Treat prospective employees like prospective clients
There is never an excuse for poor manners, which some companies apparently have.
I’m sitting here looking at photos of my daughter, Vicky, taken during her graduation last weekend from the University of Tampa. It was her fourth big graduation — and possibly the last — unless she goes on to a doctorate.
Of course, there was high school. Then community college. Next came the University of Florida. And last weekend it was University of Tampa, where she had enrolled in a double masters program in the fall of 2009, in the midst of the Great Recession.
Now, here she is with an MBA and a Masters in Marketing, ready to embark on what her dad and I hope will be a long, happy and fruitful career.
In anticipation of the big day, Vicky had been on the hunt for a job linked to what she has learned over the past few years. The good news is she had plenty of interviews — to me, a sure sign that the economy is on its long, upward swing again. But the bad news, from what she has relayed back to me, is that many companies handled their interviews like they were still in the midst of a recession, with hundreds of applicants applying for one job — and little concern for how each jobseeker was treated.
At one large Sarasota firm, she had been interviewed by the Human Resources director and was recommended for a second sit-down with some of the top managers. She appeared early on the day of the interview, but the three managers who came to the interview were late. No apology. They asked terse questions, acted disinterested in her answers and walked out in less than half an hour. Later they sent an email thanking Vicky for applying but saying they had picked someone else. The kicker? They thanked her for applying for a job she hadn’t even applied for. My reaction? There’s a problem in that company.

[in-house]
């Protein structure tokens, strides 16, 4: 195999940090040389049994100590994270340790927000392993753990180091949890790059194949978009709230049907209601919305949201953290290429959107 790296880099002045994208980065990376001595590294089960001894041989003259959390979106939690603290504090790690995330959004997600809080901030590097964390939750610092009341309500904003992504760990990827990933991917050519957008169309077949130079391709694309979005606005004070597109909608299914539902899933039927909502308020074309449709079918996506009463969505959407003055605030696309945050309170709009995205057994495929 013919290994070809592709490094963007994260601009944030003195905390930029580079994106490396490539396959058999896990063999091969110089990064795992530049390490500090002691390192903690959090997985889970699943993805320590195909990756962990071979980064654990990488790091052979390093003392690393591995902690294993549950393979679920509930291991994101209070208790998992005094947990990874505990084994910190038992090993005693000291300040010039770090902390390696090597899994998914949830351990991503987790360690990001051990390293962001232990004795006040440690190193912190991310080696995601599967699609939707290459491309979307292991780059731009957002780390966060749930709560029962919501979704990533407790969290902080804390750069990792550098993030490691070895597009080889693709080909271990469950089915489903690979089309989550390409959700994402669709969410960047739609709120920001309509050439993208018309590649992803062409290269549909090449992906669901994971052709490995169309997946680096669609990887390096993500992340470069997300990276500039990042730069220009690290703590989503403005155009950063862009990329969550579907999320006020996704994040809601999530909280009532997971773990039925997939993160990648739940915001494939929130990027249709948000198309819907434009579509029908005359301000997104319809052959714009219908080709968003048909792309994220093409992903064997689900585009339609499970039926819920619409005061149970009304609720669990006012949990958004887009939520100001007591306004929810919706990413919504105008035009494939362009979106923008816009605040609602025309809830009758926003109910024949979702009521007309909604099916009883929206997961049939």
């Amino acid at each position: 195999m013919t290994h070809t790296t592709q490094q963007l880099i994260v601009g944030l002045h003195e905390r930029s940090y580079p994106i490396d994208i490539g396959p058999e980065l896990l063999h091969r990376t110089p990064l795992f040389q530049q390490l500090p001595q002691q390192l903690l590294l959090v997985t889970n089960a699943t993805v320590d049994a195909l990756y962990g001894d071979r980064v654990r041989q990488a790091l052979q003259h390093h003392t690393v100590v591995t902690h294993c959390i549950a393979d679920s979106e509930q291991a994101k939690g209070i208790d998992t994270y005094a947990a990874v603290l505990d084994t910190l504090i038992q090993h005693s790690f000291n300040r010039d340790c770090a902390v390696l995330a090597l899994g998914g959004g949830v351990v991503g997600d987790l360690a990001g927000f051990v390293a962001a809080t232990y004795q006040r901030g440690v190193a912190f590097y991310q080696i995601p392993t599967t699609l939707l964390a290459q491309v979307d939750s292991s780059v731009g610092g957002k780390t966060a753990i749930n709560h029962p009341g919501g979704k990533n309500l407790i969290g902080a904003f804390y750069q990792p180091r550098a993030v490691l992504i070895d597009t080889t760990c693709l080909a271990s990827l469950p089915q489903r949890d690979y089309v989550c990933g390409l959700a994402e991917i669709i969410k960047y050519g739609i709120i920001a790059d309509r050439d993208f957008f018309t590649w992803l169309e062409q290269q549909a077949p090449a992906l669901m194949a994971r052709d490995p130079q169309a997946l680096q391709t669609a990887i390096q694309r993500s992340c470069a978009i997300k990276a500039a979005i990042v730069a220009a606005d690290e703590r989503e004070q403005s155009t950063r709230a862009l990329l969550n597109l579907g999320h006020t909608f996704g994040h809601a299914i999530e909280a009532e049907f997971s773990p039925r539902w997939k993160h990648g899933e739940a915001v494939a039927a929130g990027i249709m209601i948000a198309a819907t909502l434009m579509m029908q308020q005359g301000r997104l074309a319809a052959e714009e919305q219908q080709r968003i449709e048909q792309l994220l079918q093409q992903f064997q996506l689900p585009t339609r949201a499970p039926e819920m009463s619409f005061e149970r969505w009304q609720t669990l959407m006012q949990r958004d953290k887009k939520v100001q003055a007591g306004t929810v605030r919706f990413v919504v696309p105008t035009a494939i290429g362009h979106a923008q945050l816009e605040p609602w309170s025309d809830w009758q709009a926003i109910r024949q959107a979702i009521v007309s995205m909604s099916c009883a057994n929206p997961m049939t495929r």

There were issues with some other companies, where the individuals doing the hiring didn’t respond to an email or phone call — even though Vicky was among the finalists for the job. Even when she filed some applications there was no acknowledgement — not even a form letter email response. How hard is that in this age of technological wonders?
The good news is that she will be going to work for a community bank that, like some we mention in this issue’s cover story on banking, is growing and prospering. Before she got the job, she had interviewed with many within the bank hierarchy — and all were friendly, engaging and interested in what she had to say.
There is never an excuse for poor manners, which some companies apparently have. In bad economic times, employers think they can afford to be choosy and not be concerned about how they treat prospective employees. But, guess what? Those times, they are a changing. And as the economy improves and more Baby Boomers decide to retire, employers will have a shrinking workforce available to choose from.
Some of the best advice I’ve seen is to treat prospective employees like they are prospective clients. That will build your reputation — something crucial in the decade to come when job applicants will increasingly be viewed as potential valuable assets.
In the meantime, it would be a good idea for companies to remember that younger jobseekers, especially those of the Millenial generation, don’t take things sitting down. Ever heard of glassdoor.com? Take a look and see how some companies have been eviscerated by employees, former employees and prospective employees.
If you have any special interviewing techniques for potential hires, please send them along so we can share with others.